Award Date


Degree Type


Degree Name

Doctor of Philosophy (PhD)



First Committee Member

Robert E. Lang

Second Committee Member

Barbara G. Brents

Third Committee Member

David R. Dickens

Fourth Committee Member

Bo Bernhard

Fifth Committee Member

Curtis Love

Number of Pages



This study illuminates how place characteristics shape the way in which tradeshow exhibitors “do” business on and off the tradeshow floor. A surge in framing tradeshows as temporary clusters has occurred in the recent decades. Temporary clusters are defined as “hotspots of intensive and dedicated exchange of knowledge, network building and generation of new ideas” (Maskell, Bathelt and Malmberg 2004). The idea that temporarily sharing geographic space can advantage firms is particularly noteworthy in a post-industrial globalized economy. In the literature, social scientists have paid specific attention to the connections between geography and spatial proximity, and information diffusion and knowledge acquisition, interpersonal networks and industry pipelines, and economic activity and outcomes. This research expounds the work of Maskell, Bathelt and Malmberg (2006) and Power and Jannson (2008) who, in the conclusion of their research, hypothesize that social venues may be as important for business exchanges as formal workspaces such as the factory or tradeshow floor.

This study is informed by the interpretive paradigm and based on the tenets of the constructionist approach. This research tradition emphasizes participant’s “definition of terms, situations, and events and try to tap the participant’s assumptions, implicit meanings, and tacit rules” (Charmaz 2002, p. 681). Constructionists use grounded theory to focus on the “what” and “how” meanings and actions are constructed. The epistemological goal is an interpretive understanding aimed at discovering social processes within a specific context (Charmaz 2011).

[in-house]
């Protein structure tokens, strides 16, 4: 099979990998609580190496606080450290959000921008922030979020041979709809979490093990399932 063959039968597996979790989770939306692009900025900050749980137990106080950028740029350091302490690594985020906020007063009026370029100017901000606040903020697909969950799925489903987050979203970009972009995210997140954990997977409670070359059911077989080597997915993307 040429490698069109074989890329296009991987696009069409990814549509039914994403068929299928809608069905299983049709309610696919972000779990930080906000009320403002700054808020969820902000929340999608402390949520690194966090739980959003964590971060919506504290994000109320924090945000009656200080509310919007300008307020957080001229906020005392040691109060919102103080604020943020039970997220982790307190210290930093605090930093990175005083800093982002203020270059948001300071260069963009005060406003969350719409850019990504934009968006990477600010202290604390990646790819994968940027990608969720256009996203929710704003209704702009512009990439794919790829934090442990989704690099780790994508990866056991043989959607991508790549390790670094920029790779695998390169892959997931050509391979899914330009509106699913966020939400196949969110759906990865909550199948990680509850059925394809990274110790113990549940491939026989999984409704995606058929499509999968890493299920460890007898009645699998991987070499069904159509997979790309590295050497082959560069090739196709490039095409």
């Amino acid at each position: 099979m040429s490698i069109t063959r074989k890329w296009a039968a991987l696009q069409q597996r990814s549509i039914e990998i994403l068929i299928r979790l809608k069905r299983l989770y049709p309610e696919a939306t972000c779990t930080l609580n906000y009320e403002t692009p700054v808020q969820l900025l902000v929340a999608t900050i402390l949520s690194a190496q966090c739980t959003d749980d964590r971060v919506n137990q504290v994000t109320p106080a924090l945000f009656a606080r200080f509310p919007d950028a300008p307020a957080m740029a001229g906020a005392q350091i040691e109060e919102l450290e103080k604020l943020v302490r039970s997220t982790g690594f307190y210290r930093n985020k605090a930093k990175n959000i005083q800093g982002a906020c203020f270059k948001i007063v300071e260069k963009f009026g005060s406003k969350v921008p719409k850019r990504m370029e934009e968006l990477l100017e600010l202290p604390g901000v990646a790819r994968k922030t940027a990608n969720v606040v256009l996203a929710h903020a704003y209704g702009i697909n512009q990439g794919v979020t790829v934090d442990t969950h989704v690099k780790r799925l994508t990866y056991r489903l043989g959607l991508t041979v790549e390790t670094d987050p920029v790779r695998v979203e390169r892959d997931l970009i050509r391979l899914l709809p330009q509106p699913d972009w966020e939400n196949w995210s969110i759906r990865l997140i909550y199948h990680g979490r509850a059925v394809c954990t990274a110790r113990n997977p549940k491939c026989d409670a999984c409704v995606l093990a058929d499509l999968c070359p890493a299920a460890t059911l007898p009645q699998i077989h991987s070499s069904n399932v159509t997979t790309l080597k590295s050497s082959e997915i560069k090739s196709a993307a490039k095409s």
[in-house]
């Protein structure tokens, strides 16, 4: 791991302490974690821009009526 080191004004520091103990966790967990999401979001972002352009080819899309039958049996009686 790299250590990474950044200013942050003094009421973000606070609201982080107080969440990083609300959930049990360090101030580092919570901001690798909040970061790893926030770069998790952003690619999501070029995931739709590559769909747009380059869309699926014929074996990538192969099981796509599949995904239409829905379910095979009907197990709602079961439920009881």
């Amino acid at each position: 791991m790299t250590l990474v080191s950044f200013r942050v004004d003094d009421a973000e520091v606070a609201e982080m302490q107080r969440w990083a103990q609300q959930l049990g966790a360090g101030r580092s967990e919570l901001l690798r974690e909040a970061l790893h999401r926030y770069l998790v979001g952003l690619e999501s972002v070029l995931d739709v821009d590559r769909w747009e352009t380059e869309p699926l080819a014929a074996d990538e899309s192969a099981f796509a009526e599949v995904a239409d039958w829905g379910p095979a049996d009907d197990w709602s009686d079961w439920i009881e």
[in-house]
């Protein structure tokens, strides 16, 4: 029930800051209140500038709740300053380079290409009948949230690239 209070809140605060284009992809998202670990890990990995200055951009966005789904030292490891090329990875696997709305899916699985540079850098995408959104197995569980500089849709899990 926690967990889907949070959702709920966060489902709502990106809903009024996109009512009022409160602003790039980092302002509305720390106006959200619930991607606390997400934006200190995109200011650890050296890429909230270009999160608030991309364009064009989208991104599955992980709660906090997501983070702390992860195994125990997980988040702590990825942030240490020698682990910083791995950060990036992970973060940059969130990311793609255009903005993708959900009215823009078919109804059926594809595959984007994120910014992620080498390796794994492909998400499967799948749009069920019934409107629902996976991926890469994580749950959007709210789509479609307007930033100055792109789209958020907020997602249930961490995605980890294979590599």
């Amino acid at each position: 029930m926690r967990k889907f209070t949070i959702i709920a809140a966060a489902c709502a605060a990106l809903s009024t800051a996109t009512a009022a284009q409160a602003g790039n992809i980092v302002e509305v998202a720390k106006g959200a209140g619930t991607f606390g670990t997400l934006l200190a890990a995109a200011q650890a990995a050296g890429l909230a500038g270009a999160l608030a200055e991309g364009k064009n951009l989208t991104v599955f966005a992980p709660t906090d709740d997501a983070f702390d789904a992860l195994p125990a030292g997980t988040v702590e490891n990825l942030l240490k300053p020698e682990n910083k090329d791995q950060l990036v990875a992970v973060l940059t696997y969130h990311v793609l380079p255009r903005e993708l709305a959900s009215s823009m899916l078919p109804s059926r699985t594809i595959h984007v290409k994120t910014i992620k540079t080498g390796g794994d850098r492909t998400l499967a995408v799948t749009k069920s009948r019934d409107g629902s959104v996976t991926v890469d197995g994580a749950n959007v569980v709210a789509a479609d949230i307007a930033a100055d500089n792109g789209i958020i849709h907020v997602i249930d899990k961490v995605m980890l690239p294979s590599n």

All ethnographic research is restricted to the tradeshow floor. I conducted 18 formal interviews, and dozens of informal interviews with exhibitors at The Cellular Telephone Industries Association—The Wireless Association (CTIA) and the Global Gaming Expo (G2E) in 2013. These are annual international, business-to-business events for mobile and gaming professionals, respectively. I used grounded theory as an inductive approach to data collection. Analysis consisted of uncovering patterns, themes and common categories in the data.

The study has three key findings. First, I found support for exhibitors constructing time as highly valuable, limited and constrained. They organize and plan their time rather than relying on spontaneous, unexpected encounters. Thus time is utilized differently on and off the floor as well as in temporary clusters and permanent clusters. Second, I found that “being noticed” which includes the strategies exhibitors use to drive people to the booth and generate wide-spread attention are just as important, if not more so than the benefits of “being there.” The exhibitors strategies for being notice include positioning themselves in desirable locations on the floor, contact clients and colleagues to notify them of their participation before and during the show, and employing in-booth marketing techniques. Being there is receiving unsolicited, spontaneous information while being noticed means dispensing information and generating buzz which can increase industry status and prestige. Third, my findings on relationship development move beyond a structural understanding of social networks. This research provides place-based context of the social processes that occurs on the tradeshow floor and in social venues. A move from the tradeshow floor to social venues changes the context of interactions. Social venues are viewed as “relaxed” places where “friends” and “acquaintances” spend uninterrupted face-to-face time. A shift from “client” or “lead” to “acquaintance” or “friend” is meaningful. It is in this context that personal information is exchanged, experiences are shared, commonalities are discovered, and the foundation of relationships are laid and solidified.

In business, there are a few things one can always count on: there is always new information to acquire and issues will eventually arise, especially when working with technology. The advantages of possessing relationships that are more meaningful than pure market-based relationships is that business becomes more enjoyable and people want to do business with “good” people they “know and trust”, help a “friend” succeed, and give a “friend” the benefit of the doubt when issues arise.

This study advances our understanding of temporary clusters, which are only increasing in prominence, and provides an in-depth account of how place characteristics shape face-to-face interaction and network development.


Business networks; Exhibitors; Nevada – Las Vegas; Trade shows


Business | Sociology | Work, Economy and Organizations

File Format


Degree Grantor

University of Nevada, Las Vegas




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